Three months ago, the world changed. Lockdown was announced and instantly much of our daily lives and routines ground to a halt. Though it was difficult in those first few weeks to assess precisely how much low income families would be affected, we knew there was no time to lose. So, we turned to you.
“CREATIVITY WORKS HAS OPENED MY EYES…”
“University drop out, retail sales assistant and dreaming about making a difference through the media industry.
When I came across the opportunity to join Creativity Works, I had just come back from volunteering with a film-team at a summer festival…another short-term opportunity.
I was waiting for that big chance to arise to work full time in a creative role that I would love. I initially joined the course to fill my next 10-weeks of unemployment. I saw images from the last season, of young people gaining access to big brands, such as the BBC or Sky, and I knew that this would be a chance for me to be in close proximity to some media geniuses, while honing my skills.
Yet, I would not comprehend what this training scheme would offer me.
From week 1, it was clear that I would be out of my comfort zone, with Jasmine Dotiwala explaining that we would be tweeting every single day and constantly coming to the front of the room to present ideas.
But, it was immediately exciting to be in a room with experienced media professionals, such as Jasmine, Richard Pascoe, and Reshma Biring, who would constantly share words of motivation. The highlight was being around my talented peers, who challenged and encouraged me, creatively and personally.
We were also being trained by top-industry experts every day. As an aspiring entrepreneur, my favourite masterclass was with the online video magazine, GUAP’s co-founder Jide Adetunji. He opened my eyes to see how a company can be formed with an original idea, a clear vision and work ethic. A session with filmmaker, Dalia Dias, awakened me to see that I could reshape the industry, through the content I make and through sticking to my own morals. And, during PR and Marketing week, Journalism week, and Film week, I saw what I already knew. That I have fresh creative ideas to bring to the table. And so, I need to stop being self-conscious and step up.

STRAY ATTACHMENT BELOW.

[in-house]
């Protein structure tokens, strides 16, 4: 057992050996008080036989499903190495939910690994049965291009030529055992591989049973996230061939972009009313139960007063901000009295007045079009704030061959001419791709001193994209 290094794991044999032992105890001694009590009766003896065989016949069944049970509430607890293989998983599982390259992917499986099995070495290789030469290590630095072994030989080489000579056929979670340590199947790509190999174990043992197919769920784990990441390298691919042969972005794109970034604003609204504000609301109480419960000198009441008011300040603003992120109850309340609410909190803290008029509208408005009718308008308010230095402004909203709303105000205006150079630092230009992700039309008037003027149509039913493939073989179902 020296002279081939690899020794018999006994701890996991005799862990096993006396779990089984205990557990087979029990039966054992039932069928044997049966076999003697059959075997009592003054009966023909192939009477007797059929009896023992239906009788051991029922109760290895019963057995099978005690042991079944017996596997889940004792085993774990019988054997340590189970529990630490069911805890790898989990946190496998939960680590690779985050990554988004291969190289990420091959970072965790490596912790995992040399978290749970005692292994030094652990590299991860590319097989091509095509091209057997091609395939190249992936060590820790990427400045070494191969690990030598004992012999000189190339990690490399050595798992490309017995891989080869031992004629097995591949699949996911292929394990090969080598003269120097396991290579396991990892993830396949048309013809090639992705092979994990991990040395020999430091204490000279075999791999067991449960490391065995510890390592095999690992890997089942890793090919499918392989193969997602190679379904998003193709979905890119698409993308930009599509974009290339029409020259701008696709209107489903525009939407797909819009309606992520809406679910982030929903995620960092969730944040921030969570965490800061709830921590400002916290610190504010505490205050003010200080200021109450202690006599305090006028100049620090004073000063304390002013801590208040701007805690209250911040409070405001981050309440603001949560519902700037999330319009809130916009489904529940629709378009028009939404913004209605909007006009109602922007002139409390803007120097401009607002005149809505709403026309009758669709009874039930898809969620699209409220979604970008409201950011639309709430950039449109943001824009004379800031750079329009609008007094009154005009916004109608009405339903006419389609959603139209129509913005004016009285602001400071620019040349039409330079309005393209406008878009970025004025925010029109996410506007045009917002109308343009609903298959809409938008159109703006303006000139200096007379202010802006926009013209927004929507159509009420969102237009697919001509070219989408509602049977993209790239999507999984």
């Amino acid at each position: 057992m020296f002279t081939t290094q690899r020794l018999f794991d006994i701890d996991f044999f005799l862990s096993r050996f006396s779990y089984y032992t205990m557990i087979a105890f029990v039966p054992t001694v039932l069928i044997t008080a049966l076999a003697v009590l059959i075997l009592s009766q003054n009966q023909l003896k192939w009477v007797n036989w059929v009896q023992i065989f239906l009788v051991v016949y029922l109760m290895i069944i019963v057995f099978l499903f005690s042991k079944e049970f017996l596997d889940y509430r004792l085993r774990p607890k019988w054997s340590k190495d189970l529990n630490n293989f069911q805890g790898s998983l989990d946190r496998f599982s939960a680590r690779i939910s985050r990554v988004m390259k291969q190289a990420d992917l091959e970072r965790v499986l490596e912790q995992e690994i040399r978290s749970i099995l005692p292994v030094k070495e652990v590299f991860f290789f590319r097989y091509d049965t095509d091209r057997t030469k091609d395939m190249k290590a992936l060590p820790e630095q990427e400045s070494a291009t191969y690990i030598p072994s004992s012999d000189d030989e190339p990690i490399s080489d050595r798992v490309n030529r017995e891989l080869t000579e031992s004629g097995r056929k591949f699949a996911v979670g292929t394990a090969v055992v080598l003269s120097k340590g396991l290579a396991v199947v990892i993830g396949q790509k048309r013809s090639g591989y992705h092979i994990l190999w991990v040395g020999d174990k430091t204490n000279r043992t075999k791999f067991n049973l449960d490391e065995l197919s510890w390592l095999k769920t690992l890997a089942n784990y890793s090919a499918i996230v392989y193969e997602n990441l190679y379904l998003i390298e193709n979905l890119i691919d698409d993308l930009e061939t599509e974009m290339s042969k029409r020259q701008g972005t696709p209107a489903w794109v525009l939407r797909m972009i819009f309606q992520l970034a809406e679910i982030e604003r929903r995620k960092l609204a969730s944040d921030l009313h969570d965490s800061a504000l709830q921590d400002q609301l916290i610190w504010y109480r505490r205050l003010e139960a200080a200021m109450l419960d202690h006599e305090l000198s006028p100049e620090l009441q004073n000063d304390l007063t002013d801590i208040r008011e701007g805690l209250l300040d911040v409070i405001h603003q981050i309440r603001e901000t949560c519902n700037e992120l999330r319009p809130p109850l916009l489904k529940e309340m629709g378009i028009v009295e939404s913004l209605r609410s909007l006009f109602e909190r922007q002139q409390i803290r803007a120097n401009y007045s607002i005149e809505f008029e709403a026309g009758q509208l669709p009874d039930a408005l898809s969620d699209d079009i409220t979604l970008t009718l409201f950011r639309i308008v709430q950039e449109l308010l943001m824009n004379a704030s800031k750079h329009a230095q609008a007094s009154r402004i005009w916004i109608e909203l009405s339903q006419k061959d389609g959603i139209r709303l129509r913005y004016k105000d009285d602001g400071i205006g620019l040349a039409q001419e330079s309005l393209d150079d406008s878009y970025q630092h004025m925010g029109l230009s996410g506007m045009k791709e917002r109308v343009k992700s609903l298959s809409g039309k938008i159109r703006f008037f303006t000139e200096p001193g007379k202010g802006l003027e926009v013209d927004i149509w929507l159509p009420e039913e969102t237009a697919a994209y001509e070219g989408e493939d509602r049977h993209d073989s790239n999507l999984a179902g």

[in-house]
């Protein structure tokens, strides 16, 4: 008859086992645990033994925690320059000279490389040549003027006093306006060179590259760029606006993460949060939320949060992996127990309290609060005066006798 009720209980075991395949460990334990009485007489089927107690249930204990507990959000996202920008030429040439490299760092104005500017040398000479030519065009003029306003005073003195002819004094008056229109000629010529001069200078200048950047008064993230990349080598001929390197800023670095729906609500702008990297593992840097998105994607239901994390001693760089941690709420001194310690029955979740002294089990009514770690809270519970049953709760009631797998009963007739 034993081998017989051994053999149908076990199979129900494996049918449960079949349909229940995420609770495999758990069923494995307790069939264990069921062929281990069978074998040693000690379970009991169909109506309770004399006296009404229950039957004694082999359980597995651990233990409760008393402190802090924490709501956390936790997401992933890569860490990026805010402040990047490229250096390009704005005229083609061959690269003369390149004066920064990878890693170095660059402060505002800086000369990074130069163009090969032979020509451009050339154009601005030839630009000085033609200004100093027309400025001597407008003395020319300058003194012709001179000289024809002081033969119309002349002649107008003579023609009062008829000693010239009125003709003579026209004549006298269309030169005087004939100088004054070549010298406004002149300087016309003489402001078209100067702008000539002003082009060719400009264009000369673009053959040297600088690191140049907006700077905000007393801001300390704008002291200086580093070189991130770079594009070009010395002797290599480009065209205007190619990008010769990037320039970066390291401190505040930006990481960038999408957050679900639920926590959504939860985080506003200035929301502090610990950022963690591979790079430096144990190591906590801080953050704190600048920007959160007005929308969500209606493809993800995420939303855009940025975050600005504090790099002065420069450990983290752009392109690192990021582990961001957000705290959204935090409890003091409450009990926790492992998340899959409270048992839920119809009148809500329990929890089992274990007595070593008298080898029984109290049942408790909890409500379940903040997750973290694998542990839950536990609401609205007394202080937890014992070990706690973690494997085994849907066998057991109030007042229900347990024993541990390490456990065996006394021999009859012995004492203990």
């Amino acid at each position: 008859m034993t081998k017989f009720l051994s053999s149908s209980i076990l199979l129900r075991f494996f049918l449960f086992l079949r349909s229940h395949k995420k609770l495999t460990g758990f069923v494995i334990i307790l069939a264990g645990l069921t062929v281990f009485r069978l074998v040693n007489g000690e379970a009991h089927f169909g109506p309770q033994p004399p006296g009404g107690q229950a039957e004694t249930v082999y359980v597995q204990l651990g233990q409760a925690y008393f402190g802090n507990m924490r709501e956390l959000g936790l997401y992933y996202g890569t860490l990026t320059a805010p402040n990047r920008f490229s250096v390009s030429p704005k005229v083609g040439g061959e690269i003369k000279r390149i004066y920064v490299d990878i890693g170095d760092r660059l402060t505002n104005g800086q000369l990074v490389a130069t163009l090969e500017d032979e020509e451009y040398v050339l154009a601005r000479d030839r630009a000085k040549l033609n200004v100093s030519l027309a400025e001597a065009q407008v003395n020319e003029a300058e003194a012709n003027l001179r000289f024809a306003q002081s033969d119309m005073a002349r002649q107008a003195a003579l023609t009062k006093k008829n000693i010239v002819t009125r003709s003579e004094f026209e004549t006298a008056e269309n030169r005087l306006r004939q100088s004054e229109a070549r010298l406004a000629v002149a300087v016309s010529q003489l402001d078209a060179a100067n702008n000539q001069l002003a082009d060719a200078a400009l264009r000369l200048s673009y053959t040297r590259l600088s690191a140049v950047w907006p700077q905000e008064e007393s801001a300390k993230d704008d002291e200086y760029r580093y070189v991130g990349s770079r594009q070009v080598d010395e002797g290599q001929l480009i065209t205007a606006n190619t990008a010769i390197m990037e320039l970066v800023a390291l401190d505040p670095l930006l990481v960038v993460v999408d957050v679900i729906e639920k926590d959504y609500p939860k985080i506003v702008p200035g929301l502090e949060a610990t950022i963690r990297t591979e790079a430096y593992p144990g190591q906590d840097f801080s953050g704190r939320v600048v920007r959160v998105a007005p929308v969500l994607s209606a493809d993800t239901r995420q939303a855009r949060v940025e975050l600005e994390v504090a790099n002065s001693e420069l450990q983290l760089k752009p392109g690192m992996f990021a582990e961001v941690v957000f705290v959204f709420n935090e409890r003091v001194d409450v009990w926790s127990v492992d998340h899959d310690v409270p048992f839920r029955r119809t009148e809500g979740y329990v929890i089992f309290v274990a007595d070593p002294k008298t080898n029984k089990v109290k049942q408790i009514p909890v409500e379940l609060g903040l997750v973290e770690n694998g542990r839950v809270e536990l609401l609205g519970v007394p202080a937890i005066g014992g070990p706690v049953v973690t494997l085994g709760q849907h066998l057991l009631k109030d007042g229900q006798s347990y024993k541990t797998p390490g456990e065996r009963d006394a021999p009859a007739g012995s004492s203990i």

Then came the icing on the cake on week 7 – meeting my amazing mentor, Jessica Laditan, Events Manager at Channel 4. Her ease, in making me see the unique perspective that I bring as an individual. Her support, in revamping my CV. And, her eagerness to get me connected to the different departments at Channel 4, has transformed my understanding of what it means to work in media. It is not just a fancy, glamorous platform, but an extremely accessible career path for those that are passionate and capable. I cannot thank Jessica enough for letting me see that I am one of those capable individuals.
Now I have discovered my worth. I have a great CV, I have experience, and I deserve to be in this industry.
I am leaving the course realising that I am a creative individual that wants to support and shine light on invisible communities, through as many media platforms as possible. Creativity Works has opened my eyes to see how easy it is to just get up and go out there and build content, and what a privilege it is to be in the media world.
I welcome myself into this industry. I am excited to see the impact that I most definitely will make.”
Careers advice in a time of uncertainty
by Phillip Jolly, Employment Programmes Manager at Mayor’s Fund for London Young Londoners are facing a time of uncertainty that none of us could have anticipated at the start of this year. Most students are losing out on classroom-based learning and face an unclear return to school in the autumn with social distancing and blended learning being discussed. Within the Mayor’s Fund, we’re
Why work experience matters
London is not sorted. Over the last few weeks, multiple new reports have shone a light on the fragmented social mobility landscape we see in our capital. Among other findings, our One City, Two Worlds report found that one in four young people from low-income backgrounds believe that ‘people like me’ do not succeed in life. This